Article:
The Water-Finding Ability of Sea Turtles
Behavioural Studies and Physiological SpeculationsMrosovsky N.
Departments of Psychology and Zoology, University of Toronto, Toronto
Dr. N. Mrosovsky, Departments of Psychology and Zoology, University of Toronto, Toronto (Canada)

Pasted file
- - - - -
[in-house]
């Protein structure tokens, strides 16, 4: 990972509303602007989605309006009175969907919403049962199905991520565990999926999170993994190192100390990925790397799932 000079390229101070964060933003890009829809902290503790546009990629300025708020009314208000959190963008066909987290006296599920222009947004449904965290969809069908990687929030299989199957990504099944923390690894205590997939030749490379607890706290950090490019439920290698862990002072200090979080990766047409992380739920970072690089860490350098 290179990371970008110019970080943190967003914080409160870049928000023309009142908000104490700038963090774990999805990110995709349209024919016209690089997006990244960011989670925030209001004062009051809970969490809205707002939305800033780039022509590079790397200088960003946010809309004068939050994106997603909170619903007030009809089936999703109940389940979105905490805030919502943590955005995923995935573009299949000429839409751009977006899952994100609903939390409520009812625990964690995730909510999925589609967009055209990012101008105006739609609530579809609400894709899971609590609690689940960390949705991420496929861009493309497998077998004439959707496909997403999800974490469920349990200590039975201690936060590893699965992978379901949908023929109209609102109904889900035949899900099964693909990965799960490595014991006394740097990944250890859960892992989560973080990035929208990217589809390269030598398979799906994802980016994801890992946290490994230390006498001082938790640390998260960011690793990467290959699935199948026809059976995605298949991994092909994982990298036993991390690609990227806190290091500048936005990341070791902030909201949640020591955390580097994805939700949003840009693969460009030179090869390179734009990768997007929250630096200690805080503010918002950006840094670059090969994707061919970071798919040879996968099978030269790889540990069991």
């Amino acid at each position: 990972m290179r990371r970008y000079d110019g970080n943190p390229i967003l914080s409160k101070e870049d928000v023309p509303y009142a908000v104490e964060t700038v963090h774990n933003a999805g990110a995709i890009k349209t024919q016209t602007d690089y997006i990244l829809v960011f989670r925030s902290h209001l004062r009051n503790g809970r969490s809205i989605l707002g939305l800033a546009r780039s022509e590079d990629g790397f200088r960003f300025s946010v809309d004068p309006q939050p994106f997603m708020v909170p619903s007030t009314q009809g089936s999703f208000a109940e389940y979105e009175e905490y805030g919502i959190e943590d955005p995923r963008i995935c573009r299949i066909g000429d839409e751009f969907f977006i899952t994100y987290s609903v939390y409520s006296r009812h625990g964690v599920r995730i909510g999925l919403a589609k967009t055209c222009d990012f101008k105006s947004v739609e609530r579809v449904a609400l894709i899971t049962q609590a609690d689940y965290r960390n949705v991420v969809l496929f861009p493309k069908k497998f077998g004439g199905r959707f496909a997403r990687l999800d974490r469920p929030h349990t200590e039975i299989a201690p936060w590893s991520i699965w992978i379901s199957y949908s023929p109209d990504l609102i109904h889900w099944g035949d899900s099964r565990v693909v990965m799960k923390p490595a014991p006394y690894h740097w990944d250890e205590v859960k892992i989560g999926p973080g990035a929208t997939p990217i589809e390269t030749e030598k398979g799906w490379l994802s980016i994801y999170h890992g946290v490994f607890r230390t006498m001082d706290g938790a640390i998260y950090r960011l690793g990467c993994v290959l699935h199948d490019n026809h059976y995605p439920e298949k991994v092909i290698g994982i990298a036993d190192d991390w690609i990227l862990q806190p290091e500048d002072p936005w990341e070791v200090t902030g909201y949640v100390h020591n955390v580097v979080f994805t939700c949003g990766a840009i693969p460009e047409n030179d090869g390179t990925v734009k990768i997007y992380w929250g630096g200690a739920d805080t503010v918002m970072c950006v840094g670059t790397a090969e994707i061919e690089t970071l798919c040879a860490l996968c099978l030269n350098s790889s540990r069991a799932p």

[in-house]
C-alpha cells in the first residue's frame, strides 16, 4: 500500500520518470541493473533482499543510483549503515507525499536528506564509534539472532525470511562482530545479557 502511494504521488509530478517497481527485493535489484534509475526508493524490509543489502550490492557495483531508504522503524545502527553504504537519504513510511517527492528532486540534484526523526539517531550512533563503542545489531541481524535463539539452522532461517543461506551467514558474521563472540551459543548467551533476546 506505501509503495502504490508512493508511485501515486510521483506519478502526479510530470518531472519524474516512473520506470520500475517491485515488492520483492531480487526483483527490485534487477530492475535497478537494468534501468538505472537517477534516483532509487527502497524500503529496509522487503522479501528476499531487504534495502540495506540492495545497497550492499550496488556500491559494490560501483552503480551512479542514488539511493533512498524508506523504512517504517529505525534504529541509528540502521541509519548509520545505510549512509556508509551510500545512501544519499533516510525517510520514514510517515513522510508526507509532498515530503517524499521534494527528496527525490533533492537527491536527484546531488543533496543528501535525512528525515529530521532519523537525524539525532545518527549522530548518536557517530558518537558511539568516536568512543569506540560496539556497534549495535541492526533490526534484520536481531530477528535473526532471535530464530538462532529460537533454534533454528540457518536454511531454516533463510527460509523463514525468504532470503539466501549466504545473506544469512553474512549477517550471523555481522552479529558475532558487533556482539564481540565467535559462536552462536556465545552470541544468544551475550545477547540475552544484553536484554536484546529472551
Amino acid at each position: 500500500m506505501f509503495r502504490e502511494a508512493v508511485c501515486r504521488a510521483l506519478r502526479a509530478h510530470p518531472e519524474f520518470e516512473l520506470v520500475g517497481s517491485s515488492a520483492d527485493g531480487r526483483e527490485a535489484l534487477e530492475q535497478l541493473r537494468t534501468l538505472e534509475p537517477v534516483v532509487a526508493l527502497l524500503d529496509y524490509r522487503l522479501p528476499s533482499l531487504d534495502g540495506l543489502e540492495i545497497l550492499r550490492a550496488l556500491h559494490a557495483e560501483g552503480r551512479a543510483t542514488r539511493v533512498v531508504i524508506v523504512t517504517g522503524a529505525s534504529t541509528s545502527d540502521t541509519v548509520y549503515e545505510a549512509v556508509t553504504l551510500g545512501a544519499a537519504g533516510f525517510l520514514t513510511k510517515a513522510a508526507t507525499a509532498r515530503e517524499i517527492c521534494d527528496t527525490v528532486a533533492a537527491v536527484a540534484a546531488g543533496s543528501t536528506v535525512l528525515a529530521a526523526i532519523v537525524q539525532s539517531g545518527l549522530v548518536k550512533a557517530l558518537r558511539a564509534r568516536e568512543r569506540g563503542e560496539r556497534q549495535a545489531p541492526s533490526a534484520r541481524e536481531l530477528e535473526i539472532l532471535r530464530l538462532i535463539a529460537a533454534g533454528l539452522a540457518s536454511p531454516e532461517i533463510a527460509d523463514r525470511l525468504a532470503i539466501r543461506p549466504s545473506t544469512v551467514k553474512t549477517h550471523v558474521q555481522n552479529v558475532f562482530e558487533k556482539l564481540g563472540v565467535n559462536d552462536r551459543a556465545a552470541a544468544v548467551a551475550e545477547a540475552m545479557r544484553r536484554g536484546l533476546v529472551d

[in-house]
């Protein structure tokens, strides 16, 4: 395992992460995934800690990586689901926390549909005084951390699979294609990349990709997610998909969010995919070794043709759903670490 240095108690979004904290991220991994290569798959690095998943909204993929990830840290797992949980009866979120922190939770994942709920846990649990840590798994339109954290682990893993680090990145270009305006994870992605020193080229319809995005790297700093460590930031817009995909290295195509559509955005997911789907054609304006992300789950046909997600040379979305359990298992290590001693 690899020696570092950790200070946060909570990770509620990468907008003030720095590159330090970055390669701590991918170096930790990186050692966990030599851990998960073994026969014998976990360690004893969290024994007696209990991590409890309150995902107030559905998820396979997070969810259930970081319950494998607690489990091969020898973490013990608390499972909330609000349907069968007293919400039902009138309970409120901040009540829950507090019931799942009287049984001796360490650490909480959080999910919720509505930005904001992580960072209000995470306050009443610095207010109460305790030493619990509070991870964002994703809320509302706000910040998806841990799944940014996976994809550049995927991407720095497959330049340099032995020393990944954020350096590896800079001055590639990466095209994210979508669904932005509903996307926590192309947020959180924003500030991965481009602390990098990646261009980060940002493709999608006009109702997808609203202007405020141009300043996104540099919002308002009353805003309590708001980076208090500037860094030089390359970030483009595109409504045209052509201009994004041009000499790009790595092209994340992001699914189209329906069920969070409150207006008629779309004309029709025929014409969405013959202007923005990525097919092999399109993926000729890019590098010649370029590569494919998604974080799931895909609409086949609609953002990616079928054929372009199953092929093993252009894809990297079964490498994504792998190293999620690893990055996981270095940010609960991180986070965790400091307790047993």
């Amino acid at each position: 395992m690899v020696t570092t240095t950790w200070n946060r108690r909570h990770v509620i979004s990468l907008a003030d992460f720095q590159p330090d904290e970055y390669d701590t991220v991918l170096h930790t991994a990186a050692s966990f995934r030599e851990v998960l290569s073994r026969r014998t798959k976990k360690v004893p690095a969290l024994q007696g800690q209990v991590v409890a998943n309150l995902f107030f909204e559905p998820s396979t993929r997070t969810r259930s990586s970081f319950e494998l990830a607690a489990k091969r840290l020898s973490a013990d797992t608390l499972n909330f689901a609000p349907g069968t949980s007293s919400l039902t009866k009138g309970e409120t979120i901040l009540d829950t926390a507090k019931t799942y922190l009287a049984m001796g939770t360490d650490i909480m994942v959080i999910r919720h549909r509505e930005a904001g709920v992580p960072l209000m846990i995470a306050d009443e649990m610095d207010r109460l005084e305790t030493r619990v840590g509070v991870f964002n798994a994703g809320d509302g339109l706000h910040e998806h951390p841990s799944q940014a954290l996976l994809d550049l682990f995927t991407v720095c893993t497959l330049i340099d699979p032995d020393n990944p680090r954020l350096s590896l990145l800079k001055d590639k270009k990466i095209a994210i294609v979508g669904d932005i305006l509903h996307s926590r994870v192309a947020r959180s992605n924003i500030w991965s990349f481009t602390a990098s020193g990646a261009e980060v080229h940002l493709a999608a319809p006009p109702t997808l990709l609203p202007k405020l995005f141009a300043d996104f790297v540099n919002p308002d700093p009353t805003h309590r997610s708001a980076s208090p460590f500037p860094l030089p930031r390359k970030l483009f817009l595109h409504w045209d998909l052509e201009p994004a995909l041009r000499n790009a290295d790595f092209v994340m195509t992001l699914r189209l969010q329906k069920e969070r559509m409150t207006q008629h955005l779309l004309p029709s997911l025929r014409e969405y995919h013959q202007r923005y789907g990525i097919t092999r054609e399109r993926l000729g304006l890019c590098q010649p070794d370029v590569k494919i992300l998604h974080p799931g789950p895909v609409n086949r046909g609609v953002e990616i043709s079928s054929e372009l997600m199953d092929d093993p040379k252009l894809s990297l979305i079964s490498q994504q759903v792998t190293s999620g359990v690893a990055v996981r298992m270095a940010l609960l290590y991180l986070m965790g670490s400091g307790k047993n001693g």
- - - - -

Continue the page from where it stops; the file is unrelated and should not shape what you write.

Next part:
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Field experiments with hatchling green sea turtles (Chelonia mydas) show that a positive phototropotaxis will account for many aspects of their ability to find the sea after emerging from the nest. The tropotactic reaction is discussed with respect to retino-tectal projections in reptiles and it is suggested that visual stimulation of one eye may initiate both ipsilateral and contralateral turning tendencies, depending on which part of the retina is stimulated. The influence of the sun''s position and the effects of varying the spectral composition of light stimuli are outlined. Some complexities in experiments on the responses to light of frogs (Rana temporaria) and freshwater turtles (Pseudemys scripta elegans) are reported, and it is concluded that for correlating behaviour with physiological mechanisms a more dependable behaviour such as sea-finding in marine turtles offers some advantages.
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